2019: A Choice Selection of Garden Plants Part 3

It all began with a fabulous Peony.

I was checking out the exhibits at the New York Flower Show when I was stopped in my tracks by Paeonia ‘Largo’. It was love at first sight. As soon as I discovered that Klehm’s Nursery was the mail order source, my order went in. That was nearly 30 years ago.

The New York Flower Show is now long gone but P. ‘Largo’ is alive, healthy and continues to dazzle. And I’m still ordering outstanding plants from Klehm’s Nursery. Here are a few from my 2019 order:

Clematis viticella ‘Madame Julia Correvon’ Z. 4-9

copyright 2019 – Klehm’s Song Sparrow Nursery

This award-winning deciduous climber produces masses of small, vibrant red flowers with contrasting yellow stamens from June to Fall. Thanks to its viticella genes, Madame Julia possesses excellent resistance to the dreaded Clematis wilt. It blooms on new growth, so hard prune to the ground in early Spring. The Clematis will attain a height of 9-12 feet. Provide fertile, moist, well-drained alkaline soil. Attracts butterflies.

 

Clematis viticella ‘Purpurea Plena Elegans’ Z. 4-9

copyright 2019 – Klehm’s Song Sparrow Nursery

This heirloom, award-winning, distinctive Clematis is true to its name: From midsummer to midautumn it produces abundant, elegant, dark-magenta, multi-petaled flowers. Like Madame Julia and other viticellas, it is hardy, vigorous and disease-resistant. After hard-pruning in early Spring, the plant can attain a height of 10-13 feet in one growing season. Provide fertile, moist, well-drained alkaline soil. Attracts butterflies.

 

Baptisia ‘Vanilla Cream’ (Decadence Series) Z. 4-9.

copyright 2019 – Walters Gardens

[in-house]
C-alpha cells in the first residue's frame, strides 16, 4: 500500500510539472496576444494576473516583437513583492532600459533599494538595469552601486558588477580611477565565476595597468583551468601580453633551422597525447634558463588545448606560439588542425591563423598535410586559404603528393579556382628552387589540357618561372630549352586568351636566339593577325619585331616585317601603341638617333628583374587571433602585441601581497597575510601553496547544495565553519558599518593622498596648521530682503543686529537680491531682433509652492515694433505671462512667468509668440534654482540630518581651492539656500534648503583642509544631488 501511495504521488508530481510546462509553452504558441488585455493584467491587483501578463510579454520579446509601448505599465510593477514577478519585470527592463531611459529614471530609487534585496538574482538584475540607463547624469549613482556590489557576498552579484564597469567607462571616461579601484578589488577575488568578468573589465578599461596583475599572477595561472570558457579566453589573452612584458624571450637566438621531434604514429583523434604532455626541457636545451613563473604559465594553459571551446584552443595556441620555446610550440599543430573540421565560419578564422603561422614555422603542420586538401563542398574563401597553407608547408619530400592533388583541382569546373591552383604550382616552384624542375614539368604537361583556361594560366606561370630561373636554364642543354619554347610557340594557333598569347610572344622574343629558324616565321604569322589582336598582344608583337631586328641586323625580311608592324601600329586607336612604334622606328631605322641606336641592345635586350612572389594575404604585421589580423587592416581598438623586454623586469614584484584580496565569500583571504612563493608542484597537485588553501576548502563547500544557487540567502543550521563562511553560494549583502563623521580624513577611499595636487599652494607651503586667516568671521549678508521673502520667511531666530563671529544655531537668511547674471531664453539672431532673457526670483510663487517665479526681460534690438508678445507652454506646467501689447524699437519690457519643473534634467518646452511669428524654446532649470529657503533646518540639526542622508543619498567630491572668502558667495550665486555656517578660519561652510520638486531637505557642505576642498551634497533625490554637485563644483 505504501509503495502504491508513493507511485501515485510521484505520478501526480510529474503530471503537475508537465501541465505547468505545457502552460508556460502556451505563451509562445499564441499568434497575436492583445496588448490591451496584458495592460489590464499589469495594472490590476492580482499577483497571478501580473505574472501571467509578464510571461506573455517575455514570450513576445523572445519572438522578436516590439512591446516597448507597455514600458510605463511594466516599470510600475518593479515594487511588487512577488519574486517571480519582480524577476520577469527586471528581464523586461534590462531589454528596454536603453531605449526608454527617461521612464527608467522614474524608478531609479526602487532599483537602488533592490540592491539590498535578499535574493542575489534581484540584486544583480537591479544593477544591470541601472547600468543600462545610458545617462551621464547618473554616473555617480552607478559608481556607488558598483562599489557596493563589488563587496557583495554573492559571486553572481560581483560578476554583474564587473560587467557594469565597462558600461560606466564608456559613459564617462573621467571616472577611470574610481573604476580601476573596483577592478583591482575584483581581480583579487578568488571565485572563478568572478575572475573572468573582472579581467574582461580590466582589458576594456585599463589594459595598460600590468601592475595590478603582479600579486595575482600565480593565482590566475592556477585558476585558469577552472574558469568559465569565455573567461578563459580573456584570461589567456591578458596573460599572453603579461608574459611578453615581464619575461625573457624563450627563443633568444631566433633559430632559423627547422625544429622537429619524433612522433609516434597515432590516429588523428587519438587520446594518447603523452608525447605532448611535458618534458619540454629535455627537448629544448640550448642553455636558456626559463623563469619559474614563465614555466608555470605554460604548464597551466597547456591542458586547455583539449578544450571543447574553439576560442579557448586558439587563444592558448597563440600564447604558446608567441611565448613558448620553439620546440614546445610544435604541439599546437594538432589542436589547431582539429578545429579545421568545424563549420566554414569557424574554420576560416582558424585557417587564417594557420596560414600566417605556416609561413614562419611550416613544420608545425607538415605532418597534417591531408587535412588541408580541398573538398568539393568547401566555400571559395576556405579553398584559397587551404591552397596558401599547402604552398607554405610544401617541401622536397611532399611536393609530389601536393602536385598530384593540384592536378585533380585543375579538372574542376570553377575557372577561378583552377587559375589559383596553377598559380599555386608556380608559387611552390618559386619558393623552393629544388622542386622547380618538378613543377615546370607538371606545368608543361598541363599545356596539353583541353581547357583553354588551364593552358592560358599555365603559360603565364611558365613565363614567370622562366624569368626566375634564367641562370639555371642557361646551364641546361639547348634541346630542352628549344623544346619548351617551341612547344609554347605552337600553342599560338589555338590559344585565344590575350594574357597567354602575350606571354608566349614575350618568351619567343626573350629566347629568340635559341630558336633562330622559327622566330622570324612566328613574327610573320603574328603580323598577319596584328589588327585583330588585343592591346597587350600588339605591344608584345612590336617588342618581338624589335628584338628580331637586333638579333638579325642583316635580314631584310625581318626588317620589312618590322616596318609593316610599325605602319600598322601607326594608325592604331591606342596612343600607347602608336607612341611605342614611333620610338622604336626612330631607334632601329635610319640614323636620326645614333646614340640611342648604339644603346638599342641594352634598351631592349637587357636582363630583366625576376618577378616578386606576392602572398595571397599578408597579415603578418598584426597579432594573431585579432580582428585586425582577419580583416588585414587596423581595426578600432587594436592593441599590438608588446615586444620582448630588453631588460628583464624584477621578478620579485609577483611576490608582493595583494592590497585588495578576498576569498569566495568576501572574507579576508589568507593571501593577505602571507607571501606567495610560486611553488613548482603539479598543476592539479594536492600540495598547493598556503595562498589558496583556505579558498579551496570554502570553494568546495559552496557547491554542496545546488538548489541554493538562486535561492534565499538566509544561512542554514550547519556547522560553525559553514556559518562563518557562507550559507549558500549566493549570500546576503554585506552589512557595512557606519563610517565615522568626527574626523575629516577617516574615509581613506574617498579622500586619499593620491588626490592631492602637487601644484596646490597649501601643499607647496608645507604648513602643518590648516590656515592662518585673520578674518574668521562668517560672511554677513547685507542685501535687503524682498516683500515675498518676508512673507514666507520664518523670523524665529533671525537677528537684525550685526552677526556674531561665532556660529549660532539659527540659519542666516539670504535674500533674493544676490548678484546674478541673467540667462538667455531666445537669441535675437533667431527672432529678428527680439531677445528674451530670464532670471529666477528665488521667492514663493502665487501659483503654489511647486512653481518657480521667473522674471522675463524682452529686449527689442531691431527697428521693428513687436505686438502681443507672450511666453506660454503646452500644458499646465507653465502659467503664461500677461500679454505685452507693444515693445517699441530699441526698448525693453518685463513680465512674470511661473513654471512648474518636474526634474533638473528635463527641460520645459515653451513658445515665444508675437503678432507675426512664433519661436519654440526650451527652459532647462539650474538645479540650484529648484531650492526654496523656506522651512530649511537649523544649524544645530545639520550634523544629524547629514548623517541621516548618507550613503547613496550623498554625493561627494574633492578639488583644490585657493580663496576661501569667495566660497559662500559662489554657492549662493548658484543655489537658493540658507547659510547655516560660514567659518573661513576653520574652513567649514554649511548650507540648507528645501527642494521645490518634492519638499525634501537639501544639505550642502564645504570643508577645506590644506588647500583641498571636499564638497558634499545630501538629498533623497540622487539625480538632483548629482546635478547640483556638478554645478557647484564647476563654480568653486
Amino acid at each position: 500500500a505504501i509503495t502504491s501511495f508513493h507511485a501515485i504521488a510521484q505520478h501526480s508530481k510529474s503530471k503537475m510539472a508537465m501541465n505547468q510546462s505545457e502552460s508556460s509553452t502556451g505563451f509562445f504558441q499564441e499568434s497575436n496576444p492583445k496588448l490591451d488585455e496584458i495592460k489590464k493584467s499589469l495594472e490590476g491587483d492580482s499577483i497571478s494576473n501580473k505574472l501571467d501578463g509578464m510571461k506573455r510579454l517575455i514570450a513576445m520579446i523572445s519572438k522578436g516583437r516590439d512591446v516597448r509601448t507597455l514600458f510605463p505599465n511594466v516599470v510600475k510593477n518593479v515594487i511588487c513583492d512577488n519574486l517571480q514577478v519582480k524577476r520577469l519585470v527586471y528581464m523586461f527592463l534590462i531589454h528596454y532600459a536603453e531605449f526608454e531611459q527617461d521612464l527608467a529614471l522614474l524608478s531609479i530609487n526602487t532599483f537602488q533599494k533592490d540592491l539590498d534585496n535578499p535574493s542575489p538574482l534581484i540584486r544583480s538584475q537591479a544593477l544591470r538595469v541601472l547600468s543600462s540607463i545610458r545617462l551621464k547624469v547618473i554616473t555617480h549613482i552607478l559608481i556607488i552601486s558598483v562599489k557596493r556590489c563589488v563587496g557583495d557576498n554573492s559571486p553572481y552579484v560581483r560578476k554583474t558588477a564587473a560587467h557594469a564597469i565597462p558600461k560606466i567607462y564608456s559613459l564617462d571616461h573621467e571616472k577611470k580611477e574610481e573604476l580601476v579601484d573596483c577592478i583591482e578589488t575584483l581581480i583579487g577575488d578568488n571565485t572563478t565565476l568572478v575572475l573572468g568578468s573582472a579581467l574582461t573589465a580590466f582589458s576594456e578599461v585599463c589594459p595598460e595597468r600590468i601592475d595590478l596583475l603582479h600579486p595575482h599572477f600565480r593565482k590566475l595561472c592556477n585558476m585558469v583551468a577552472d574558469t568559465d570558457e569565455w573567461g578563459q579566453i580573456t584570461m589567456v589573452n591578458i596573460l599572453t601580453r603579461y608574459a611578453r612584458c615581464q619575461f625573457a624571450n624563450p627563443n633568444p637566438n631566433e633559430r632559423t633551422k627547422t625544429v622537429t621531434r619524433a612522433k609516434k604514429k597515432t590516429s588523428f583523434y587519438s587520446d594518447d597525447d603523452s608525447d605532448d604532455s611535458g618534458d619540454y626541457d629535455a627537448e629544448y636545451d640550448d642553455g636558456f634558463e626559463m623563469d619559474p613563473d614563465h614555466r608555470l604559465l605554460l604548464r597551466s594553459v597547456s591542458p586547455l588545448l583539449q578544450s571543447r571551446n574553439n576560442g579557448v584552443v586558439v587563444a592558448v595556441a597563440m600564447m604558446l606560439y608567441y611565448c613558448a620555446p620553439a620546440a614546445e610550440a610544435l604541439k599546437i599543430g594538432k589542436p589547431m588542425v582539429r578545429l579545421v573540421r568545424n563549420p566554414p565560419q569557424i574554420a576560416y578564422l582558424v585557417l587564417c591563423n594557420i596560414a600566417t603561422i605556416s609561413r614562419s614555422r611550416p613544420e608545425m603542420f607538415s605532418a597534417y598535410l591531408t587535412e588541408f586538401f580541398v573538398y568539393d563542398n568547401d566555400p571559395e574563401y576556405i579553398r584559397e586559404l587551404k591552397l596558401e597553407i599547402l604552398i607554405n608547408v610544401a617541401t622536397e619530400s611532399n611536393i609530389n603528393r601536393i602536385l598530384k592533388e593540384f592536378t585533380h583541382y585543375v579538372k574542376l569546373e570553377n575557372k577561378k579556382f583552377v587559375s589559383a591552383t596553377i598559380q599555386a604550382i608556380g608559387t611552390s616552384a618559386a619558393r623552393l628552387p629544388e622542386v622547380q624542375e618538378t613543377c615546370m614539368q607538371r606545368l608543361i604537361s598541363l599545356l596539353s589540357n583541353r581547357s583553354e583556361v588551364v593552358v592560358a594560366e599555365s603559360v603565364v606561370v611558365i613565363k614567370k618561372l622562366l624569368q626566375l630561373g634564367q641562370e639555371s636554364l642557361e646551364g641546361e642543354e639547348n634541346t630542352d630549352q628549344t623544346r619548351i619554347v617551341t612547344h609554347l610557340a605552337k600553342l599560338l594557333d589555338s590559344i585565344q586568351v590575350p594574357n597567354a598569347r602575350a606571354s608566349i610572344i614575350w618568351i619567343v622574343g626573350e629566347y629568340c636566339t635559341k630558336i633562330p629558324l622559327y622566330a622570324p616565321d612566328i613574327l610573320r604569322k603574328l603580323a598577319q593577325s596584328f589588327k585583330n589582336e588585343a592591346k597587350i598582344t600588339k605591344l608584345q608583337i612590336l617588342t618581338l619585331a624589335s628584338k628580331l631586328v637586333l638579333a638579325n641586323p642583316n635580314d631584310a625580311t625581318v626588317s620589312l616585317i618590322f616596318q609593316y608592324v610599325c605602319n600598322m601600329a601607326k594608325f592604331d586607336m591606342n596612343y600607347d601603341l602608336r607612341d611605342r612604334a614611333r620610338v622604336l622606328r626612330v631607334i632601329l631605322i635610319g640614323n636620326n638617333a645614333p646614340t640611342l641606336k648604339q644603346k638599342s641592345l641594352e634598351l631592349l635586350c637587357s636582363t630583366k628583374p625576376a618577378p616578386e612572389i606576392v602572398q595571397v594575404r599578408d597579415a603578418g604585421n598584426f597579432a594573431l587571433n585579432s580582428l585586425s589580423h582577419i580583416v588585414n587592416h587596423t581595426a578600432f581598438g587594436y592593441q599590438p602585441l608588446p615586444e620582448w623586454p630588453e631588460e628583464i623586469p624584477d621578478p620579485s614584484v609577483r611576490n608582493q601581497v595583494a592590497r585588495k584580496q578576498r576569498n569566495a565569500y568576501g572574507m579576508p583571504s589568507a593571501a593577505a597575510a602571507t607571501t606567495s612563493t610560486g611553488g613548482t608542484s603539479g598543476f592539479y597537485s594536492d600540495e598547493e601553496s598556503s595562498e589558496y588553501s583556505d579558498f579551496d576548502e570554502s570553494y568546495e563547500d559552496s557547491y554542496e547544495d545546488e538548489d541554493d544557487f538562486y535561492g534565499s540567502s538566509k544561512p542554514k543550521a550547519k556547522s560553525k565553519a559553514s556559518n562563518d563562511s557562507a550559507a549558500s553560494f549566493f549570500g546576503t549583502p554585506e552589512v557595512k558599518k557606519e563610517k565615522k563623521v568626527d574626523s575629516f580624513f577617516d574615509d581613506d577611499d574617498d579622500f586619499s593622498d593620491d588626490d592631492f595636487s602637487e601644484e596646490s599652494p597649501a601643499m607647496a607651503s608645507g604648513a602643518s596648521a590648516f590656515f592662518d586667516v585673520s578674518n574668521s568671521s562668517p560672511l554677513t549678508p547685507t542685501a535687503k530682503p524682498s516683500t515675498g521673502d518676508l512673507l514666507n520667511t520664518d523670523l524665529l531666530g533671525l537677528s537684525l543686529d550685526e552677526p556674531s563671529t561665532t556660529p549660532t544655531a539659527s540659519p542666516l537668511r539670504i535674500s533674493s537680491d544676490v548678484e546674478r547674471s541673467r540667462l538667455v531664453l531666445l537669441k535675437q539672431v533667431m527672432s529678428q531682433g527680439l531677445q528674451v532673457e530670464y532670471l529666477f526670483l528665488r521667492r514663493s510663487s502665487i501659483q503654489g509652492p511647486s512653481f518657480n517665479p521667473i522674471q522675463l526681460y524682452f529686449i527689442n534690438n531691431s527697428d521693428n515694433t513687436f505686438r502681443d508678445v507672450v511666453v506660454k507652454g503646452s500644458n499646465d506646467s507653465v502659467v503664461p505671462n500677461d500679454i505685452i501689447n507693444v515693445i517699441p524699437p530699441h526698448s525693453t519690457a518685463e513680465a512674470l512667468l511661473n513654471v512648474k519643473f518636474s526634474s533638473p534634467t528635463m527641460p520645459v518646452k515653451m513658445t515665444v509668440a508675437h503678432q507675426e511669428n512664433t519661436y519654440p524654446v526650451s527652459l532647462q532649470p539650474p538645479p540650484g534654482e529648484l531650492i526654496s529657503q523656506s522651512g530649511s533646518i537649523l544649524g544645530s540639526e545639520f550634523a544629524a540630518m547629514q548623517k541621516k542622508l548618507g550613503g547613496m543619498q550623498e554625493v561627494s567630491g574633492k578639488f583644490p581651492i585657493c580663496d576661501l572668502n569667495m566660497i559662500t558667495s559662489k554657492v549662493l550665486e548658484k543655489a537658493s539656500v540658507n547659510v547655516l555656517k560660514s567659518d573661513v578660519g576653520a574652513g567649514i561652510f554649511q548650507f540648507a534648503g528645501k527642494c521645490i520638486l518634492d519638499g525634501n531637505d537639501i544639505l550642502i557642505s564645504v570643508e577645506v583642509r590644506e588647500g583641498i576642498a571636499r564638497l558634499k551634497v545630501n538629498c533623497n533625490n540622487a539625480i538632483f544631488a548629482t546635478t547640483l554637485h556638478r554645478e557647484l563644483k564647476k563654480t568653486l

Baptisia is a tall, deer-resistant, American native perennial that attracts butterflies. It is a tough, long-lived plant that succeeds in nutrient-poor, well-drained acid soil. It is slow-growing at first because it expends considerable energy in producing a deep and extensive root system. Carefully choose the planting site: while the deep, extensive roots support a long-lived plant, successful transplanting is all but impossible.

Baptisias thrive in poor soil because they are able to fix nitrogen from the atmosphere. A partnership has evolved between the plants and specialized root-colonizing bacteria. The bacteria live in nodules on the plant roots and take nitrogen from the atmosphere and turn it into a form the plant can use. As quid pro quo, the plant provides the bacteria with sugars created through photosynthesis. Pretty neat!

Baptisia’s natural foliage is blue-green and its flowers resemble the bloom of Lupinus and Delphinium. After flowering, the plants produce decorative seed pods that rattle when you shake them. Much like maracas.

B. ‘Vanilla Cream’ is a new cultivar in the Decadence Series. It sports unique grey-green foliage and a compact size of 2.5-3 feet. Its flowers have pale yellow buds opening to showy, creamy white blossoms.

 

Baptisia ‘Pink Lemonade’ (Decadence Deluxe Series) Z. 4-9.

copyright 2019 – Walters Gardens

Plants in this Series have taller stems and exciting new flower colors. B. ‘Pink Lemonade flaunts yellow flowers that mature to raspberry-purple, and both colors appear at the same time on the charcoal-colored stems.  A striking display.

Klehm’s Song Sparrow Farm and Nursery, info@songsparrow.com, 1-608-883-2356

 

Finally, I have to end this post with a photo of Paeonia ‘Largo.’ She insisted.

copyright 2019 – Lois Sheinfeld